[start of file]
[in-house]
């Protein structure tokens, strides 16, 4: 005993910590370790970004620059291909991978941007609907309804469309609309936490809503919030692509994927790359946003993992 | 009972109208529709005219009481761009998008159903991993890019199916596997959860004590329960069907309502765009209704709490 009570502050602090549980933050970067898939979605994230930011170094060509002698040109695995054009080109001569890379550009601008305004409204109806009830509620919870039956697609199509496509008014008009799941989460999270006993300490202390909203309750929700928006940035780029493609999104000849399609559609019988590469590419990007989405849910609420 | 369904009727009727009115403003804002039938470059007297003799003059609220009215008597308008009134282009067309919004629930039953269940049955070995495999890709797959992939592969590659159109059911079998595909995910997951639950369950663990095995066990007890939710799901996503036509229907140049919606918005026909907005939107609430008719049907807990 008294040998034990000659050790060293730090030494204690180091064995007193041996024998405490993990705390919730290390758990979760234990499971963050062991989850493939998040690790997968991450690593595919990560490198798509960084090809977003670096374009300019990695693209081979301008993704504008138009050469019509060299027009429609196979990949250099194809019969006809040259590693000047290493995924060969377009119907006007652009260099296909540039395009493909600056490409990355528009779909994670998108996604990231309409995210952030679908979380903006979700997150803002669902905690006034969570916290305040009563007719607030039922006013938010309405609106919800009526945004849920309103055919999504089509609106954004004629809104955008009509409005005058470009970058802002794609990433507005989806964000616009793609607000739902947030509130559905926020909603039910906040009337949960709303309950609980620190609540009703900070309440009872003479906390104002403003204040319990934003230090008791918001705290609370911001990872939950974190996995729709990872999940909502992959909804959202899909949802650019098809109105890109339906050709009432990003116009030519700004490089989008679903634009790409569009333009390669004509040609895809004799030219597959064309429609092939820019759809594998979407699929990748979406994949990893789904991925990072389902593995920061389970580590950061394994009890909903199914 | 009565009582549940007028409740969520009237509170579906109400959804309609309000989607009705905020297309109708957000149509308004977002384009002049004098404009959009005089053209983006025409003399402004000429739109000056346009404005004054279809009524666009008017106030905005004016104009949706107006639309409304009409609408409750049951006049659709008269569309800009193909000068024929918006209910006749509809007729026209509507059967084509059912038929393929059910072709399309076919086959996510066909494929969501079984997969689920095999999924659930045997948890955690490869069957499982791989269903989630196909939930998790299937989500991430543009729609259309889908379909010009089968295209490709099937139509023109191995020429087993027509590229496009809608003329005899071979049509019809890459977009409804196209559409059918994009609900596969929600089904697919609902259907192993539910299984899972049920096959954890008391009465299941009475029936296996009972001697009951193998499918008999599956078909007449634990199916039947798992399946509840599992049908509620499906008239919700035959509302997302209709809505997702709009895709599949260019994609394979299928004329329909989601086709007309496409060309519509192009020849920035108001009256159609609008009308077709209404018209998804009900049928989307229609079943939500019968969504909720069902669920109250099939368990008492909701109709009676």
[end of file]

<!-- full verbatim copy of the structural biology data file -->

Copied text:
[in-house]
């Protein structure tokens, strides 16, 4: 005993910590370790970004620059291909991978941007609907309804469309609309936490809503919030692509994927790359946003993992 | 009972109208529709005219009481761009998008159903991993890019199916596997959860004590329960069907309502765009209704709490 009570502050602090549980933050970067898939979605994230930011170094060509002698040109695995054009080109001569890379550009601008305004409204109806009830509620919870039956697609199509496509008014008009799941989460999270006993300490202390909203309750929700928006940035780029493609999104000849399609559609019988590469590419990007989405849910609420 | 369904009727009727009115403003804002039938470059007297003799003059609220009215008597308008009134282009067309919004629930039953269940049955070995495999890709797959992939592969590659159109059911079998595909995910997951639950369950663990095995066990007890939710799901996503036509229907140049919606918005026909907005939107609430008719049907807990 008294040998034990000659050790060293730090030494204690180091064995007193041996024998405490993990705390919730290390758990979760234990499971963050062991989850493939998040690790997968991450690593595919990560490198798509960084090809977003670096374009300019990695693209081979301008993704504008138009050469019509060299027009429609196979990949250099194809019969006809040259590693000047290493995924060969377009119907006007652009260099296909540039395009493909600056490409990355528009779909994670998108996604990231309409995210952030679908979380903006979700997150803002669902905690006034969570916290305040009563007719607030039922006013938010309405609106919800009526945004849920309103055919999504089509609106954004004629809104955008009509409005005058470009970058802002794609990433507005989806964000616009793609607000739902947030509130559905926020909603039910906040009337949960709303309950609980620190609540009703900070309440009872003479906390104002403003204040319990934003230090008791918001705290609370911001990872939950974190996995729709990872999940909502992959909804959202899909949802650019098809109105890109339906050709009432990003116009030519700004490089989008679903634009790409569009333009390669004509040609895809004799030219597959064309429609092939820019759809594998979407699929990748979406994949990893789904991925990072389902593995920061389970580590950061394994009890909903199914 | 009565009582549940007028409740969520009237509170579906109400959804309609309000989607009705905020297309109708957000149509308004977002384009002049004098404009959009005089053209983006025409003399402004000429739109000056346009404005004054279809009524666009008017106030905005004016104009949706107006639309409304009409609408409750049951006049659709008269569309800009193909000068024929918006209910006749509809007729026209509507059967084509059912038929393929059910072709399309076919086959996510066909494929969501079984997969689920095999999924659930045997948890955690490869069957499982791989269903989630196909939930998790299937989500991430543009729609259309889908379909010009089968295209490709099937139509023109191995020429087993027509590229496009809608003329005899071979049509019809890459977009409804196209559409059918994009609900596969929600089904697919609902259907192993539910299984899972049920096959954890008391009465299941009475029936296996009972001697009951193998499918008999599956078909007449634990199916039947798992399946509840599992049908509620499906008239919700035959509302997302209709809505997702709009895709599949260019994609394979299928004329329909989601086709007309496409060309519509192009020849920035108001009256159609609008009308077709209404018209998804009900049928989307229609079943939500019968969504909720069902669920109250099939368990008492909701109709009676």